Reason Number 4. There's safety in numbers. Although the book has been in print for only three months, it is already in its sixth printing, and has been selling well. Very few serious law books ever reach a broad general audience: So even if you don't believe me or the reviewers, trust your fellow American book lovers. In late September, the History Book Club featured America's Constitution as a Main Selection (alongside Doris Kearns Goodwin's A Team of Rivals) and C-SPAN recently broadcast a seventy-five- minute segment on Akhil's book based on a bookreading/Q&A session at a DC bookstore.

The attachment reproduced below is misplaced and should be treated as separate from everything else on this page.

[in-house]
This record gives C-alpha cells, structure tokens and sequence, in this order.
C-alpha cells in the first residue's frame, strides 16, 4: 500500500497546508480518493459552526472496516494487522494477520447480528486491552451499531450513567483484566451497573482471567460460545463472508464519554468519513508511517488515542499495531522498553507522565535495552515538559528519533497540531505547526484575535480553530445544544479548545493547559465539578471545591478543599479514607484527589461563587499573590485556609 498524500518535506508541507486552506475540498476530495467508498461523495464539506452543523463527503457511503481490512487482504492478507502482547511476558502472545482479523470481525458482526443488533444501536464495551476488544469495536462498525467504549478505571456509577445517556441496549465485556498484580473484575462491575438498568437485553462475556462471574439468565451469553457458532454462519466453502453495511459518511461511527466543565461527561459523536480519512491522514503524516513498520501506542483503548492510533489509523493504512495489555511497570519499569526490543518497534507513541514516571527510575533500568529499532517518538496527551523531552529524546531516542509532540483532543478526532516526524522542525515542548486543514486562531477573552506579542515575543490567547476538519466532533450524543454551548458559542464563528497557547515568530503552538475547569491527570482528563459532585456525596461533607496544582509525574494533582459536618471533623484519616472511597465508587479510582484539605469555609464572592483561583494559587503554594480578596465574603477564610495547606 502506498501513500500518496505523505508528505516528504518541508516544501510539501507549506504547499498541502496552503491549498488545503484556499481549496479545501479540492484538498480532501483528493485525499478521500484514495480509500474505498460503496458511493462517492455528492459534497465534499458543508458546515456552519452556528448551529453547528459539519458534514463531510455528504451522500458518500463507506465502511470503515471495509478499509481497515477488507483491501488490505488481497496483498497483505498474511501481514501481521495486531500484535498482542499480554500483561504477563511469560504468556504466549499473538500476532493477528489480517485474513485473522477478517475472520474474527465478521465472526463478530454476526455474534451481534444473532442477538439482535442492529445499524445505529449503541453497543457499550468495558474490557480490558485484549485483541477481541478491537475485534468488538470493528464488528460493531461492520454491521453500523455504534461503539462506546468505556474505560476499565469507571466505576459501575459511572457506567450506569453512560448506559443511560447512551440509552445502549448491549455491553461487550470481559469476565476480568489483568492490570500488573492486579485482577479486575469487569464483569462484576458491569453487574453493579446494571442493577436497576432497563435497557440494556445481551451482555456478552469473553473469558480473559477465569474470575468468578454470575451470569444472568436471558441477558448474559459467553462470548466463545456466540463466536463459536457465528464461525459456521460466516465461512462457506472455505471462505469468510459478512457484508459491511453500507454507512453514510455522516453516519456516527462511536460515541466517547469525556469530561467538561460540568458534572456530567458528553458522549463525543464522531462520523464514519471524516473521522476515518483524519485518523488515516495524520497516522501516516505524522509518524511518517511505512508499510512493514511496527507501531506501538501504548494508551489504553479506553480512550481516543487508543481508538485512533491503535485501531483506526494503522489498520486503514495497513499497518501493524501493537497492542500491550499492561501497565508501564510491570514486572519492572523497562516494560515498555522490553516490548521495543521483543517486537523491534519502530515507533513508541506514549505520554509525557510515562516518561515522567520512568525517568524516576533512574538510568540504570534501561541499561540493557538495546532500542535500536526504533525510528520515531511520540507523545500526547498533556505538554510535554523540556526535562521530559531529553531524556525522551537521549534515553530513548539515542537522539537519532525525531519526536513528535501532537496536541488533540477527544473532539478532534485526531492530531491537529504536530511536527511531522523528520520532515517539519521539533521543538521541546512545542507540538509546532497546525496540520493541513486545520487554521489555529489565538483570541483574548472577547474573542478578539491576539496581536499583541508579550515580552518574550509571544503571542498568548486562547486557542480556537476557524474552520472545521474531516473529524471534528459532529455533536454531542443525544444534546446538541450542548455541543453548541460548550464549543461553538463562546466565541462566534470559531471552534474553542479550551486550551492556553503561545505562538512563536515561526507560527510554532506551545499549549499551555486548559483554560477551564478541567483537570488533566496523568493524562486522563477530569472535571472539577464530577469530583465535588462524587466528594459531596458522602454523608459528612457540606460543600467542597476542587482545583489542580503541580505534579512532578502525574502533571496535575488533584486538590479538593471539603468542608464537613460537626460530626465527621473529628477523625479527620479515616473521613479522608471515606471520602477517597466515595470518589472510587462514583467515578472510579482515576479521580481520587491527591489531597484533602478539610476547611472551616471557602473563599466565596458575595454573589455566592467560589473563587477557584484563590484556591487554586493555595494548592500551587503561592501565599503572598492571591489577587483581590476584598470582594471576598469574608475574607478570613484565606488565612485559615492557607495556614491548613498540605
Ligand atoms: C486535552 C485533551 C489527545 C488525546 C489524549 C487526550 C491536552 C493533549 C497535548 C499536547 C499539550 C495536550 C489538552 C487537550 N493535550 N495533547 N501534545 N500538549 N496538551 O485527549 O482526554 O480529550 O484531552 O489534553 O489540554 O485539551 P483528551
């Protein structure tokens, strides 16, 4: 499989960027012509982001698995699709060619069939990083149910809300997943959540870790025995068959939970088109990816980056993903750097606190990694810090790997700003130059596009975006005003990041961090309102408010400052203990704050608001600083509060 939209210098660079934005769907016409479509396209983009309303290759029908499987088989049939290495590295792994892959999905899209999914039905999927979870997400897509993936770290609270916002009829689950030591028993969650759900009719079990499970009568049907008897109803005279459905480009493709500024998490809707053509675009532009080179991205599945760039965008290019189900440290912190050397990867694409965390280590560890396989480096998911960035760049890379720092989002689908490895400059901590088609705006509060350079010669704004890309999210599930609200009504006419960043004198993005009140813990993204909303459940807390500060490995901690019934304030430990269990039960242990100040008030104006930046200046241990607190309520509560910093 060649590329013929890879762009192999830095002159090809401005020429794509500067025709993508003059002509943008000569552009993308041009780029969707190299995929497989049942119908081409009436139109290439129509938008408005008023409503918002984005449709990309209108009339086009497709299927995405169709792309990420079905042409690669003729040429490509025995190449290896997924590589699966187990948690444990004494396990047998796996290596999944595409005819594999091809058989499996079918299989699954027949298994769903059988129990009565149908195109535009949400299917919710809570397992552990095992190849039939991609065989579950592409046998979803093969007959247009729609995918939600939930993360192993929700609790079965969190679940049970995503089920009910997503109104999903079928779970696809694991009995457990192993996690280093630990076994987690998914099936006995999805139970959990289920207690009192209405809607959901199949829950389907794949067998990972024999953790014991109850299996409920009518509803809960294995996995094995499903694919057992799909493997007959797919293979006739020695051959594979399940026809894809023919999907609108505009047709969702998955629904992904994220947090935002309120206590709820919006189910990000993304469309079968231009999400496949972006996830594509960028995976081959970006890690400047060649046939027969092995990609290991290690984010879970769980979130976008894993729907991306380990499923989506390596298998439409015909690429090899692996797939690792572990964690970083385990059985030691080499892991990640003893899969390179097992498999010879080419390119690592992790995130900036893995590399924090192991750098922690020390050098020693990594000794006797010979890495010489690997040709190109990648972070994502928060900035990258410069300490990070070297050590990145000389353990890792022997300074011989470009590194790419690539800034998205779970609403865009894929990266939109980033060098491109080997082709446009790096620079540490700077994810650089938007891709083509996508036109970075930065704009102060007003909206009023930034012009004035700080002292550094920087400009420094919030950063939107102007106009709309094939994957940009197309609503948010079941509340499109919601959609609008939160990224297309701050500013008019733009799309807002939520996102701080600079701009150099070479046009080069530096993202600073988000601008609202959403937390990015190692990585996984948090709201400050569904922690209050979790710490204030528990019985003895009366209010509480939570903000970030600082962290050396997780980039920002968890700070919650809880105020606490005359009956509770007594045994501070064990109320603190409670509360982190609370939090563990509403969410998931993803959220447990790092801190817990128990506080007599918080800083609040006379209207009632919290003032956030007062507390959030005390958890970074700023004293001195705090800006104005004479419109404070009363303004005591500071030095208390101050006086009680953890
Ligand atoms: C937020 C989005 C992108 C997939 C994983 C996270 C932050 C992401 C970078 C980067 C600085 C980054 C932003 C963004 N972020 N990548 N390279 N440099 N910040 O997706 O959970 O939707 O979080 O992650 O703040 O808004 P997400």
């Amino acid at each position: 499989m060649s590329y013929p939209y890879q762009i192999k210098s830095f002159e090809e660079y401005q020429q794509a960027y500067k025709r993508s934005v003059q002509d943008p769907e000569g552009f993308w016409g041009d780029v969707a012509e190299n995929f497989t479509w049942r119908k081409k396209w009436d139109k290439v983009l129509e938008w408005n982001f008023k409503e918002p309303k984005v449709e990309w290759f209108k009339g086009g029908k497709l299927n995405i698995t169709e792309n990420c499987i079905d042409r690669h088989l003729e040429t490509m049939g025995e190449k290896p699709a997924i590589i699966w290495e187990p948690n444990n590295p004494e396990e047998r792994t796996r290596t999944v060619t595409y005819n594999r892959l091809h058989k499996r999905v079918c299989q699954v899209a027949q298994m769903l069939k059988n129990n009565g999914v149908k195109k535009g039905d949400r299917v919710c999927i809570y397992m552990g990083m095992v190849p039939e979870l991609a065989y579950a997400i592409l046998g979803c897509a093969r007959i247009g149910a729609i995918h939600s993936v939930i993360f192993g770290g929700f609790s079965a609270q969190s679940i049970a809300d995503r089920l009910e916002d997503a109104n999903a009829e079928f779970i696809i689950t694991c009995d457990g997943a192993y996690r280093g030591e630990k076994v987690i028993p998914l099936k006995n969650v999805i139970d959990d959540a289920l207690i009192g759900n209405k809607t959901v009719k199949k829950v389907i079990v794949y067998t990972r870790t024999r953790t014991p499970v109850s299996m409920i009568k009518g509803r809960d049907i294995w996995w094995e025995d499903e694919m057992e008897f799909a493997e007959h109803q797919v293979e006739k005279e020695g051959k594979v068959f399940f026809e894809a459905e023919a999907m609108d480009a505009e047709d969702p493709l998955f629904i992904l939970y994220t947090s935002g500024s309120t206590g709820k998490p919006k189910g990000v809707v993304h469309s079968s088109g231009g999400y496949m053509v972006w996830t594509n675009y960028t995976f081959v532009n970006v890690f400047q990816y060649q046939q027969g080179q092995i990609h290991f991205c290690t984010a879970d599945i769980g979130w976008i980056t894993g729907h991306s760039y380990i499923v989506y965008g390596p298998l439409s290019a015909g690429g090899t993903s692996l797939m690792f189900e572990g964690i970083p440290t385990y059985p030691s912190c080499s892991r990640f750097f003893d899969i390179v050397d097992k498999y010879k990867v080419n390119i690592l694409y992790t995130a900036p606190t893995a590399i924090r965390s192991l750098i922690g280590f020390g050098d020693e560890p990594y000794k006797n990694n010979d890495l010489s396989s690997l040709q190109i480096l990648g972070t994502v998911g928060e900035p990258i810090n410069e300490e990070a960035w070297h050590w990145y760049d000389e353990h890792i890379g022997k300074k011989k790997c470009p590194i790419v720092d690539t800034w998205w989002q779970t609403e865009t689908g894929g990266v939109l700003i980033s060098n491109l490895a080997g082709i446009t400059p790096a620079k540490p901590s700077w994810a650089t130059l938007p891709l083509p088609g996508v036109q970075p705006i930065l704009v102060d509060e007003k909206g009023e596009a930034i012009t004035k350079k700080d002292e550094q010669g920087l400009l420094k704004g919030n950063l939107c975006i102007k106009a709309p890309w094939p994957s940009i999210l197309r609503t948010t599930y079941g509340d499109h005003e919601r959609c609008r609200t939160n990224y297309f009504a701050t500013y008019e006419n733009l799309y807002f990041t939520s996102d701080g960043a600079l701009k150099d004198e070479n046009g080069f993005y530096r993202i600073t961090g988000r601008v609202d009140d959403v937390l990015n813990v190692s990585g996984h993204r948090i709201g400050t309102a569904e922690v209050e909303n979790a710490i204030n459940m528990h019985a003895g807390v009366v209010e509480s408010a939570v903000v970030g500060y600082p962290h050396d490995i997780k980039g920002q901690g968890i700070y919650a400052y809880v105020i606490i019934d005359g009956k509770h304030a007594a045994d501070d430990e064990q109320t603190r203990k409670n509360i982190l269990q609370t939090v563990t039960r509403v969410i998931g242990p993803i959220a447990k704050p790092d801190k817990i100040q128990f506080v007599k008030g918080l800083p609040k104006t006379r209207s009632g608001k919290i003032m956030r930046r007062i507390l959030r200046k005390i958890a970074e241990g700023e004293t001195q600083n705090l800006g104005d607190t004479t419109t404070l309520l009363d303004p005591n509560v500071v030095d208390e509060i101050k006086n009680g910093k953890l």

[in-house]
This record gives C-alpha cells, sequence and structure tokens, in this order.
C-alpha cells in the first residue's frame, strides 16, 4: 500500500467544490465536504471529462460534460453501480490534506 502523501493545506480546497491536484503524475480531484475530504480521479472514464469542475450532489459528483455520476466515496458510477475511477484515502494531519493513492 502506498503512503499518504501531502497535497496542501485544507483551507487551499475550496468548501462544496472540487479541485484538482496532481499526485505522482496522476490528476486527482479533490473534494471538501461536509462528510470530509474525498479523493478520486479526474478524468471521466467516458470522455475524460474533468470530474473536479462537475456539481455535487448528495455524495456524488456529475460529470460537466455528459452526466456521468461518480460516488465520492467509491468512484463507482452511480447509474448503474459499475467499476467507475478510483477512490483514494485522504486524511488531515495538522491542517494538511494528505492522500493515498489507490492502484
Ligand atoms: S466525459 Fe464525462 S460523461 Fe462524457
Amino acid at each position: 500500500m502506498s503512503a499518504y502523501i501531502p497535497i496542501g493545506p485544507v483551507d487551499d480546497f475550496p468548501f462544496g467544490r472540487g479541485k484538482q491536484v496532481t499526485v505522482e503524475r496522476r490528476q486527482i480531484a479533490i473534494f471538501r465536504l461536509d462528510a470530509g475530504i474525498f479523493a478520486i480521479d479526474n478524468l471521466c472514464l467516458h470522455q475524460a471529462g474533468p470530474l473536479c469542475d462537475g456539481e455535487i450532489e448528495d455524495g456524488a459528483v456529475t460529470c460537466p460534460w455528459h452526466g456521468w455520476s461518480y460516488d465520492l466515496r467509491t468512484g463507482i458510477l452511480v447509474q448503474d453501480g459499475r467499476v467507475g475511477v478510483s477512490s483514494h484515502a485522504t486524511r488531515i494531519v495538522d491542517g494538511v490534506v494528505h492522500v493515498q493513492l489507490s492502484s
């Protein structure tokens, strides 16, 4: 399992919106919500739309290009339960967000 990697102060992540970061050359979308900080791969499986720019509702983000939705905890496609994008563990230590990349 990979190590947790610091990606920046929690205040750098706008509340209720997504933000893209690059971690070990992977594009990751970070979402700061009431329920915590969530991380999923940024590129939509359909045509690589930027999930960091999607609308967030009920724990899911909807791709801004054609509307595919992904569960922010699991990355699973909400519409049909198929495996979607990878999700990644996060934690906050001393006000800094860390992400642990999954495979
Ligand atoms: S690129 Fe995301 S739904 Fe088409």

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Reason Number 3. The book cites my own work often. Just kidding - this is really only a reason for me to buy it, and I already have. But on a more serious note, and this one will matter to all readers, the book incorporates the best cutting-edge scholarship on constitutional issue after constitutional issue. Readers who were interested in the topics that appeared in my previous Findlaw columns (some of which were co-written with Akhil) will doubtless be interested in the topics covered in Akhil's book as well.